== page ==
What's the best place to put your hobby web projects(the web app itself, not the code) ? Typically, the projects are such that:

a) I just want to test out an interesting idea without exploring the business angle to it, just to see how people take it.

b) I don't expect a lot of traffic

c) I don't want to scale immediately

d) I don't want to be tied down to one technology(I want to do different projects to get familiar with various web stacks, langs and libs)

Google app engine seems very restrictive for such exploratory stuff ... Restrictions like no outbound request can go beyond 10 seconds and every request has to return with 30 seconds, etc. piss me off, I know they are needed for scale, but I would like them to be optional.

Amazon EC2 micro nodes are free for a year. But they ask for credit card information which I am not sure if I want to give away when I'm not paying initially.

What other free/cheap alternatives do I have?

13 Answers 13


I'd just get a cheap VPS at any reputable provider. This gives you full control over the server / language stack, allows you to work with any kind of storage or DB and can easily be re-loaded if you want to completely switch technologies to work on something else (for instance, going from Linux to Windows or back).

Something in the range of $15 could satisfy the needs of multiple hobby projects .. and I think most people would have no problem spending that on a hobby that they found enjoyable and worth while.

This also ensures that you have full control of your data, as well as support if you need it.

  • 1
    which VPS service provider would you recommend ?
    – letronje
    Commented Nov 28, 2010 at 6:34
  • 3
    Tim seems too honest to suggest his company, Enzu, enzu.com. Never tried, but judging by Tim's answers, it must be great. I personally use Gandi: gandi.net
    – user2567
    Commented Nov 28, 2010 at 10:54
  • @Pierre I go through great lengths to ensure that my answers are not self promotional. While the rules say that we need only to provide a suitable disclosure statement (which the US FCC also wants), I tend to eschew self promotion. A link to my company is in my profile, anyone curious can follow it. I appreciate your confidence, but mostly due to the compliment you gave on my answers. @letronje A bit of search-fu will help. Find the one who is in the range of what you want to pay.. then work backwards.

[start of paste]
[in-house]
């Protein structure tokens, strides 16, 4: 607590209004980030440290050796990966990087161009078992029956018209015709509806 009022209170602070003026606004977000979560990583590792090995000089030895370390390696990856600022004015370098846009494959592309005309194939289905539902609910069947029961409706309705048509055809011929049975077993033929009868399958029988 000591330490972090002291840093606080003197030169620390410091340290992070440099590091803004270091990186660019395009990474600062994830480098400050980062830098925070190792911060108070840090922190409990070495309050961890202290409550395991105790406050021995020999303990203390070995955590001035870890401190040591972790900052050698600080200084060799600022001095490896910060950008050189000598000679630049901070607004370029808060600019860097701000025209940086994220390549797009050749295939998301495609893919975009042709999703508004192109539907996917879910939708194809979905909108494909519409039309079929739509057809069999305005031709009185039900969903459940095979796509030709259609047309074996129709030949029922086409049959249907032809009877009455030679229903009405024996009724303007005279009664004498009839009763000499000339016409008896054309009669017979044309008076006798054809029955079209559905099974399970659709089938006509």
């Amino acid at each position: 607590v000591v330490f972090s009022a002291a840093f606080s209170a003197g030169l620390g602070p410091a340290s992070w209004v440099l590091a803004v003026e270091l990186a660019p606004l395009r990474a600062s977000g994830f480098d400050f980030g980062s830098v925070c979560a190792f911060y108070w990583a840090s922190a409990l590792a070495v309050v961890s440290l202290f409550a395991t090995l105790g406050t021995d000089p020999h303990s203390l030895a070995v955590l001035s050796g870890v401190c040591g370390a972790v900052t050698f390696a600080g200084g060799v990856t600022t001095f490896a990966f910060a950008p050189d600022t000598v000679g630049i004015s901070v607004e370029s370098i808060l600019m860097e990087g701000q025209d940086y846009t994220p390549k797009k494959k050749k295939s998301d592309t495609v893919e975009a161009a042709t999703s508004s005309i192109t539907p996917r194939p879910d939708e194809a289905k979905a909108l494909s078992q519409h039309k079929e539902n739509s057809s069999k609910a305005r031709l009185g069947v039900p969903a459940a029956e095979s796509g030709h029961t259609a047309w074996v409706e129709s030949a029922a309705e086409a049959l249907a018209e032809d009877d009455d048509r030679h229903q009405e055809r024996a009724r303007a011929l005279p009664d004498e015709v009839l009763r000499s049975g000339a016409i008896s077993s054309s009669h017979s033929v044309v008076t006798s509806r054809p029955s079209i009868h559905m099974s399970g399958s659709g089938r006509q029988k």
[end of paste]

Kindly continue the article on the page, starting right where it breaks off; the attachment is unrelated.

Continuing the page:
– user131
    Commented Nov 28, 2010 at 19:58
  • 1
    @letronje check lowendbox.com. They have reviews of cheap and best VPS hosting and good promotions. I use 2host and is costing only less than $5 a month (got through a promotion at lowendbox) Commented Nov 29, 2010 at 8:27
  • Note: @Pierre 303 - I no longer work at Enzu.
    – user131
    Commented Jun 27, 2011 at 8:46

Heroku is a good alternative for Ruby on Rails projects.

a cloud platform as a service (PaaS) supporting several programming languages. Heroku was acquired by Salesforce.com in 2010. Heroku, one of the first cloud platforms, has been in development since June 2007, when it supported only the Ruby programming language, but has since added support for Java, Node.js, Scala, Clojure and Python and (undocumented) PHP and Perl. The base operating system is Debian or, in the newest stack, the Debian-based Ubuntu...

You can push to Heroku straight from Github, which makes deployment ridiculously easy.

  • 1
    It's hardly cheap.
    – Henry
    Commented Nov 28, 2010 at 8:32
  • 5
    @Henry There's a free tier that may be suitable for a hobby project, depending on the project.
    – Adam Lear
    Commented Nov 28, 2010 at 20:58
  • Heroku now supports a lot more than just Ruby on Rails: Java, Python and Node.js all work just fine. Commented Sep 11, 2013 at 8:55

What I did a while back was buy an linode. For $20/month they give you a basic VPS with a fairly wide choice of distributions(I prefer x86-64 Arch Linux). You get root access to it, so you can basically use one linode for most any project. The specs are pretty decent as well, 384M of memory and 16G of diskspace. Also, their servers aren't lacking in CPU power. I've never had any noticeable CPU lag. They also give you a wide choice of locations, so you can choose a datacenter that is near you. This may not seem like a big deal, but I have super low latency of 15ms ping times. This can be very handy with certain things(such as VNC/X forwarding)

You will have to manage installing stacks and such yourself, but usually it's not too hard to do, depending on the distribution you choose.

Also, they don't provide you with a domain/subdomain name. You have to supply your own. To get a free one, just go to http://afraid.org . I prefer the .biz.tm subdomain space


Let me get this straight

  • You want ultimate control
  • You're not expecting traffic
  • You're not worried about scaling